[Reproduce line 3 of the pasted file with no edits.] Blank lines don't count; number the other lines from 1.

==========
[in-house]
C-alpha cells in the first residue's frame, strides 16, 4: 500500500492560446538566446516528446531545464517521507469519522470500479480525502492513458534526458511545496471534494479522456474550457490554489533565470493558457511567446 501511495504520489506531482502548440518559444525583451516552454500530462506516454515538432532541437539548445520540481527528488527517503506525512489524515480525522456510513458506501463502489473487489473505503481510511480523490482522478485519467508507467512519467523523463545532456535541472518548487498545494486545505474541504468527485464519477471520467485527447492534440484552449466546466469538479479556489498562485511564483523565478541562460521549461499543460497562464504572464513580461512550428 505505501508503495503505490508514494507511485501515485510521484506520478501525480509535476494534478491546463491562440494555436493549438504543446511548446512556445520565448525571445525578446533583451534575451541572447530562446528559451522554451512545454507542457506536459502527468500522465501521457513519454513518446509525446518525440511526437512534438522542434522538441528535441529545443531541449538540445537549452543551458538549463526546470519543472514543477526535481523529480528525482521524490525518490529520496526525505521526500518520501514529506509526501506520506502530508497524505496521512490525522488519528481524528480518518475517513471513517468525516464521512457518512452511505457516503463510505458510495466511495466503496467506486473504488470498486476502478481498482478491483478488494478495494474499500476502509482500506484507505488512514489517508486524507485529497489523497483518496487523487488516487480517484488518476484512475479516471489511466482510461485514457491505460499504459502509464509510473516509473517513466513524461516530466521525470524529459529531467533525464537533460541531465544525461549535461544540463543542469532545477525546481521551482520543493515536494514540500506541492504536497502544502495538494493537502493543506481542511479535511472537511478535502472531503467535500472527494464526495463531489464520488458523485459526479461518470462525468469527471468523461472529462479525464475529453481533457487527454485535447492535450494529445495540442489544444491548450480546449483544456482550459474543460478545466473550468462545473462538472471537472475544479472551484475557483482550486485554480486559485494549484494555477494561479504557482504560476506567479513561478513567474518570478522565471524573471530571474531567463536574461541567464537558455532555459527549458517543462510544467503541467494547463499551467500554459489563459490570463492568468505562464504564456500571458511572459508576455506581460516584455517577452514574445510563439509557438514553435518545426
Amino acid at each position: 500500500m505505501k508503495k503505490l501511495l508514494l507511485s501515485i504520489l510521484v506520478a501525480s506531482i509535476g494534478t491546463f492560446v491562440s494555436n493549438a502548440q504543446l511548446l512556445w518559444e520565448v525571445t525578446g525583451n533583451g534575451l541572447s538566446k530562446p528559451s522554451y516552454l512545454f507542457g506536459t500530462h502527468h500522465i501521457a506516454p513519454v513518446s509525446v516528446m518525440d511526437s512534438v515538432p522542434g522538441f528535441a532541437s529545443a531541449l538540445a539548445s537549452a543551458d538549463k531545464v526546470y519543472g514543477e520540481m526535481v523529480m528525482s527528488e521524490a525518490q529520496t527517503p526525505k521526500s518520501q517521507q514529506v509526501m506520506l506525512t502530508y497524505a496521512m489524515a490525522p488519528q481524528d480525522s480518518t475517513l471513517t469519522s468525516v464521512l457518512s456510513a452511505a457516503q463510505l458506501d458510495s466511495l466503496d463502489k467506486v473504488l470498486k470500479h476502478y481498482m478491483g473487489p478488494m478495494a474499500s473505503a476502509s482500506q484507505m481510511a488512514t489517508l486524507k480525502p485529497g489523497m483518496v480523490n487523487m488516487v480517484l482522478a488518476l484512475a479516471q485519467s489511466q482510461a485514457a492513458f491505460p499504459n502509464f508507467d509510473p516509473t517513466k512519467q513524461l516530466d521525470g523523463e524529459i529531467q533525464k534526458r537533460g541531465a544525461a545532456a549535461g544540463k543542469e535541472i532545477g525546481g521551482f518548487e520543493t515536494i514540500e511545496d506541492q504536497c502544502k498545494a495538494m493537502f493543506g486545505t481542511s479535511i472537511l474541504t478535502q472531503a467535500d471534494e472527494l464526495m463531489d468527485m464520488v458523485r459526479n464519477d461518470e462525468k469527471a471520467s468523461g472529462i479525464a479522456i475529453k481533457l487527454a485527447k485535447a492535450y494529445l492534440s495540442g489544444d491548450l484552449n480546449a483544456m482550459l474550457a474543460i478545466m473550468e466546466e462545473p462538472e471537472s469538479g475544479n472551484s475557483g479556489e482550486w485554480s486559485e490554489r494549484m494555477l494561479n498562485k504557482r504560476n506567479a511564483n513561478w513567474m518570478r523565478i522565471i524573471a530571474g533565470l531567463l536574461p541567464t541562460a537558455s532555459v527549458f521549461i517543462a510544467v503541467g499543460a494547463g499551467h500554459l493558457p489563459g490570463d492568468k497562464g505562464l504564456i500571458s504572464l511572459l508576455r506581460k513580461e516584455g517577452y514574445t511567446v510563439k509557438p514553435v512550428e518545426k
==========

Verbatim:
Amino acid at each position: 500500500m505505501k508503495k503505490l501511495l508514494l507511485s501515485i504520489l510521484v506520478a501525480s506531482i509535476g494534478t491546463f492560446v491562440s494555436n493549438a502548440q504543446l511548446l512556445w518559444e520565448v525571445t525578446g525583451n533583451g534575451l541572447s538566446k530562446p528559451s522554451y516552454l512545454f507542457g506536459t500530462h502527468h500522465i501521457a506516454p513519454v513518446s509525446v516528446m518525440d511526437s512534438v515538432p522542434g522538441f528535441a532541437s529545443a531541449l538540445a539548445s537549452a543551458d538549463k531545464v526546470y519543472g514543477e520540481m526535481v523529480m528525482s527528488e521524490a525518490q529520496t527517503p526525505k521526500s518520501q517521507q514529506v509526501m506520506l506525512t502530508y497524505a496521512m489524515a490525522p488519528q481524528d480525522s480518518t475517513l471513517t469519522s468525516v464521512l457518512s456510513a452511505a457516503q463510505l458506501d458510495s466511495l466503496d463502489k467506486v473504488l470498486k470500479h476502478y481498482m478491483g473487489p478488494m478495494a474499500s473505503a476502509s482500506q484507505m481510511a488512514t489517508l486524507k480525502p485529497g489523497m483518496v480523490n487523487m488516487v480517484l482522478a488518476l484512475a479516471q485519467s489511466q482510461a485514457a492513458f491505460p499504459n502509464f508507467d509510473p516509473t517513466k512519467q513524461l516530466d521525470g523523463e524529459i529531467q533525464k534526458r537533460g541531465a544525461a545532456a549535461g544540463k543542469e535541472i532545477g525546481g521551482f518548487e520543493t515536494i514540500e511545496d506541492q504536497c502544502k498545494a495538494m493537502f493543506g486545505t481542511s479535511i472537511l474541504t478535502q472531503a467535500d471534494e472527494l464526495m463531489d468527485m464520488v458523485r459526479n464519477d461518470e462525468k469527471a471520467s468523461g472529462i479525464a479522456i475529453k481533457l487527454a485527447k485535447a492535450y494529445l492534440s495540442g489544444d491548450l484552449n480546449a483544456m482550459l474550457a474543460i478545466m473550468e466546466e462545473p462538472e471537472s469538479g475544479n472551484s475557483g479556489e482550486w485554480s486559485e490554489r494549484m494555477l494561479n498562485k504557482r504560476n506567479a511564483n513561478w513567474m518570478r523565478i522565471i524573471a530571474g533565470l531567463l536574461p541567464t541562460a537558455s532555459v527549458f521549461i517543462a510544467v503541467g499543460a494547463g499551467h500554459l493558457p489563459g490570463d492568468k497562464g505562464l504564456i500571458s504572464l511572459l508576455r506581460k513580461e516584455g517577452y514574445t511567446v510563439k509557438p514553435v512550428e518545426k